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are entertaining or surprizing, but because they are true.
My ingenious kinsman, Mr. Humphry Wagstati, used to say, “the life of man is too short for a story-teller."
Methusalem might be half-an-hour in telling what o'clock it was: but as for us post-diluviaus, we ought to do every thing in haste; and in our speeches, as well as actions, remember that our time is short. A man that talks for a quarter of an hour together in company, if I meet him frequently, takes up a great part of my span. A quarter of an hour may be reckoned the eight-and-fortieth part of a day, a day the three hundred and sixtieth part of a year, and a year the threescore and tenth part of life. By this moral arithmetic, supposing a man to be in the talking world one third part of the day, whoever gives another a quarter of an hour's hearing, makes him a sacrifice of more than the four hundred thousandth part of his conversable life.
I would establish but one great general rule to be observed in all conversation, which is this, “ that men should not talk to please themselves, but those that hear them.” This would make them consider, whether what they speak be worth hearing; whether there be either wit or sense in what they are about to say : and, whether it be adapted to the time when, the place where, and the person to whom, it is spoken.
For the utter extirpation of these orators and story-tellers, which I look upon as very great pests of society, I have invented a watch which divides the minute into twelve parts, after the same manner that the ordinary watches are divided into hours : and will endeavour to get a patent, which shall oblige every club or company to provide themselves with one of these watches, that shall lie upon the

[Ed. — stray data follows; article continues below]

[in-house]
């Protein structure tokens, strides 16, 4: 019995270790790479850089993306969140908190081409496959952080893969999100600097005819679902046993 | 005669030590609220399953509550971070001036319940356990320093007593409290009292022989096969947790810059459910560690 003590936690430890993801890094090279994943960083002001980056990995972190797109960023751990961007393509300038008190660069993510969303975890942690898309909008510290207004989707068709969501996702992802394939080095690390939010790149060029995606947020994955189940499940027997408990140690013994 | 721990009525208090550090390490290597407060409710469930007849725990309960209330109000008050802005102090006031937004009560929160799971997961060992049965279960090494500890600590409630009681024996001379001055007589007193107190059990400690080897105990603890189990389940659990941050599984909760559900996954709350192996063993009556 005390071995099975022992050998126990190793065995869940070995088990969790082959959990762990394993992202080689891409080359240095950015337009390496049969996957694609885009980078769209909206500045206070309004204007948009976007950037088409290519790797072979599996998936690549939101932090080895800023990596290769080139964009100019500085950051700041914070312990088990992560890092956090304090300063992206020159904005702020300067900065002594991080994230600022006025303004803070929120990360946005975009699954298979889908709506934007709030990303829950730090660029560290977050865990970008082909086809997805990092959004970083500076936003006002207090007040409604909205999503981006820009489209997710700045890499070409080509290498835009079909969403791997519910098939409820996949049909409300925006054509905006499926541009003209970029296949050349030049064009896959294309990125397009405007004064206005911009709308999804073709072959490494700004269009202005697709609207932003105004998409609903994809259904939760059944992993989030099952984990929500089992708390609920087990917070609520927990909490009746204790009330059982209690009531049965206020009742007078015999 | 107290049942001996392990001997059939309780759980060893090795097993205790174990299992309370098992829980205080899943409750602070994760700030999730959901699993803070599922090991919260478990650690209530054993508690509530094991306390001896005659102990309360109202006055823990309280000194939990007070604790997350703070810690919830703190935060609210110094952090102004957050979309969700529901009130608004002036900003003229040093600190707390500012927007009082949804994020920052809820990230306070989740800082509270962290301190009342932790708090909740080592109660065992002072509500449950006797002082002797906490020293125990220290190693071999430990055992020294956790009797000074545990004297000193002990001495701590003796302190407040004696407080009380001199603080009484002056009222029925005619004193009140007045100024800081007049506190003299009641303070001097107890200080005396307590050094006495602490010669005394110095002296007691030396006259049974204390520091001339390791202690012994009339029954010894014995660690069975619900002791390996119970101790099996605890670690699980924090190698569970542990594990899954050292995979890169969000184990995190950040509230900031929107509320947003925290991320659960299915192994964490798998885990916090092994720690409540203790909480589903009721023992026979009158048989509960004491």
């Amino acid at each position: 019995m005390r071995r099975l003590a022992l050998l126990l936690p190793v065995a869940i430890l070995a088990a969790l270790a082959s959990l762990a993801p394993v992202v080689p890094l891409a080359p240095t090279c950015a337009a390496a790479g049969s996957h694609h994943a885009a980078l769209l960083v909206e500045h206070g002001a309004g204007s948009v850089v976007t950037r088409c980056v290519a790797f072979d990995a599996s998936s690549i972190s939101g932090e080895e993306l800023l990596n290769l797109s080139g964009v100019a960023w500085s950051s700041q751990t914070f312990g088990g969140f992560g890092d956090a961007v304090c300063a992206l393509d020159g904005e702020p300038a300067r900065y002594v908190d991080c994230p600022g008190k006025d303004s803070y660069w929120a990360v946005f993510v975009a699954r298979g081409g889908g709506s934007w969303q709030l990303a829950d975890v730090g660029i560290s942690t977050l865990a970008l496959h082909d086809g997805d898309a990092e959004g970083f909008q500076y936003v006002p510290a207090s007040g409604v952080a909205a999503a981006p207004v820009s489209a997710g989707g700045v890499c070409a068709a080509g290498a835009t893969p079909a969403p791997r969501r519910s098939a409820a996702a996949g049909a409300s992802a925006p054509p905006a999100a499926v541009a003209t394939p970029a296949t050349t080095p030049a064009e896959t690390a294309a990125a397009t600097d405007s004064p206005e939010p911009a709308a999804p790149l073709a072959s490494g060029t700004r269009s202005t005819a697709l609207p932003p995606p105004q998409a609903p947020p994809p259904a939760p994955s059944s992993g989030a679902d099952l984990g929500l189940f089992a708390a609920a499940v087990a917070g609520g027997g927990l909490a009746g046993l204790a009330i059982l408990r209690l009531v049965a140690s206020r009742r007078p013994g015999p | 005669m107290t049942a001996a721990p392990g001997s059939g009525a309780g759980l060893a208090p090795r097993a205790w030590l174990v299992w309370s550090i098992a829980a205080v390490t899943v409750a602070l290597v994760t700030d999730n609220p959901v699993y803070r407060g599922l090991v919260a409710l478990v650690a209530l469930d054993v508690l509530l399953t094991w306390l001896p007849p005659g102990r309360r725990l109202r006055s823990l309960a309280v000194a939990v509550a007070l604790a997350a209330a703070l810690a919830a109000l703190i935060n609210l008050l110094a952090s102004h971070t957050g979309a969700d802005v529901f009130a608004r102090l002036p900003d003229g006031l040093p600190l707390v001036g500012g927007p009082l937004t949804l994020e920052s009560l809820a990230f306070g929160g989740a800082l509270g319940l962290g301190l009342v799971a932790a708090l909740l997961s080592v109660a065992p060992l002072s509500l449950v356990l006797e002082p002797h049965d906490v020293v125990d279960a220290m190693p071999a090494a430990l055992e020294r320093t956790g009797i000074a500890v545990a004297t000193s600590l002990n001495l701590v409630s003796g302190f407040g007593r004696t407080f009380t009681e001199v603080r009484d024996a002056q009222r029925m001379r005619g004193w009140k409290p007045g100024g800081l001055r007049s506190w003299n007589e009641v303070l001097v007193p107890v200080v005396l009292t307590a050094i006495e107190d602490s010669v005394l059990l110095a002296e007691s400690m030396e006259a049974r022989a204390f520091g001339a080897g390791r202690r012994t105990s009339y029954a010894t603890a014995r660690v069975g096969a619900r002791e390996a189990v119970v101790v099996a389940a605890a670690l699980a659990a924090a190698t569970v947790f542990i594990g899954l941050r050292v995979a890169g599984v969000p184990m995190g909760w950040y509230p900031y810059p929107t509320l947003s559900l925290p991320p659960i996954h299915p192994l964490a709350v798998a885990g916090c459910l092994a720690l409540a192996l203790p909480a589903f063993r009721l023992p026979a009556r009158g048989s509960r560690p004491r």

table, as an hour-glass is often placed near the pulpit, to measure out the length of a discourse.
I shall be willing to allow a man one round of my watch, that is, a whole minute, to speak in ; but if he exceeds that time, it shall be lawful for any of the company to look upon the watch, or to call him down to order.
Provided, however, that if any one can make it appear he is turned of threescore, he may take two, or, if he pleases, three rounds of the watch, without giving orience. Provided also, that this rule be not construed to extend to the fair sex, who shall still be at liberty to talk by the ordinary watch that is now in use. I would likewise earnestly recomniend this little automaton, which may be easily carried in the pocket without any incumbrance, to all such as are troubled with this infirmity of speech, that upon pulling out their watches, they may have frequent occasion to consider what they are doing, and by that means cut the thread of the story short, and hurry to a conclusion. I shall only add, that this watch, with a paper of directions how to use it, is sold at Charles Lillie's.